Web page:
American Masters (1985– )
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James Dean: Sense Memories 

Documentary exploring the life and career of James Dean.

Director:

Gail Levin

Writer:

Gail Levin
Reviews
1 win. See more awards »

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Cast

Episode cast overview, first billed only:
Mark Rydell ... Himself
Martin Landau ... Himself
Eli Wallach ... Himself
William Bast William Bast ... Himself
Eartha Kitt ... Herself
Lois Smith ... Herself
Frank Mazzola Frank Mazzola ... Himself
Dennis Stock Dennis Stock ... Himself
Stewart Stern ... Himself
Budd Schulberg ... Himself
Corey Allen ... Himself
George Stevens Jr. ... Himself
Bob Shurley Bob Shurley ... Himself (as Bill Shurley)
Marcos Peña Marcos Peña ... Himself, Marfa resident
Robert Hinkle Robert Hinkle ... Himself (as Bob Hinkle)
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Storyline

Documentary exploring the life and career of James Dean.

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Details

Official Sites:

PBS [United States]

Country:

USA

Language:

English

Release Date:

11 May 2005 (USA) See more »

Company Credits

Show more on IMDbPro »

Technical Specs

Runtime:

Sound Mix:

Stereo

Aspect Ratio:

1.78 : 1
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Did You Know?

Goofs

In the very beginning of the film, the highway James Dean died on is labeled as "California Route 466." At the time of Dean's death, however, this road was actually US Highway 466, and a branch of US Highway 66 (AKA Route 66). The California portion of this highway was decommissioned in 1964, and was reassigned as California Highway 46, a designation it retains to this day. See more »

Connections

Features The James Dean Story (1957) See more »

Soundtracks

I'm in the Mood for Love
Lyrics by Dorothy Fields
Music by Jimmy McHugh (1935)
[Heard in cocktail lounge]
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User Reviews

 
from American Masters
4 June 2013 | by blanche-2See all my reviews

Unfortunately "James Dean: Sense Memories" set my teeth on edge at practically the second sentence, which stated that James Dean only made three films. I mean, we all have our bugaboos. This is one of mine. James Dean only STARRED in three films, he did not MAKE only three films. Drives me crazy.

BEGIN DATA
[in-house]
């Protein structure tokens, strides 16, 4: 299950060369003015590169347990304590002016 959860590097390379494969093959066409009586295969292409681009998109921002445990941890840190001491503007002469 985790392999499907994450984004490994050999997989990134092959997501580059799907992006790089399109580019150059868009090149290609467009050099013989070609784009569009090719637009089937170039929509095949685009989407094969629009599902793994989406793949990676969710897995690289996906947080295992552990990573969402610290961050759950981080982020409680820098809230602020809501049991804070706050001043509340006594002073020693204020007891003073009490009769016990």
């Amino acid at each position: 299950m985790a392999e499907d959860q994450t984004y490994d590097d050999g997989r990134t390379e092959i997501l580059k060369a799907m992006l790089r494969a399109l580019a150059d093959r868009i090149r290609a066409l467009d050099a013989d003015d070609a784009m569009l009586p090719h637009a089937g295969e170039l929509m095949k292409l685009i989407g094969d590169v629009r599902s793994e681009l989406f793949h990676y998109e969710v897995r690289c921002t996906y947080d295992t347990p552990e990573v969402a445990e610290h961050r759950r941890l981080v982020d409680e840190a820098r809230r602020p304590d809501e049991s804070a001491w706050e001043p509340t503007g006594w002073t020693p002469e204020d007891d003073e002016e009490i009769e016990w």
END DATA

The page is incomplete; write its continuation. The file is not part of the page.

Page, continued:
The documentary itself was interesting in that various people discussed Dean's acting style and his relationship with the three directors he worked with closely: Elia Kazan, Nicholas Ray, and George Stevens.

Those interviewed included his classmates, Martin Landau and William Basat, friend Eartha Kitt, costars Corey Allen and Lois Smith, screenwriter Bud Schulberg, George Stevens Jr., and others. I would have loved to have seen an interview with Julie Harris, but it was an interesting cross-section.

Most interesting to me was the section about "East of Eden," which discussed how much Raymond Massey couldn't stand him. I saw a documentary about Raymond Massey and boy, was that ever true. Dean comes across as somewhat self-indulgent as an actor, also improvisational at times, and in touch with his feelings, which helped him as an actor, though he didn't really open up to people. I had the feeling that he was eccentric and enjoyed it.

I also loved the description by Dean's friend and photographer Dennis Stock of the photo session in New York City, during which the wonderful portrait of Dean walking in the rain in Times Square was done. The photos throughout the documentary were wonderful.

Definitely of interest for fans of Dean's acting, not so much for those curious about his personal life. After seeing this, it's hard not to speculate about what might have been -- we know he was supposed to do "Somebody Up There Likes Me" and certainly would have been considered for roles that Brando and Newman eventually played. Twas not to be.


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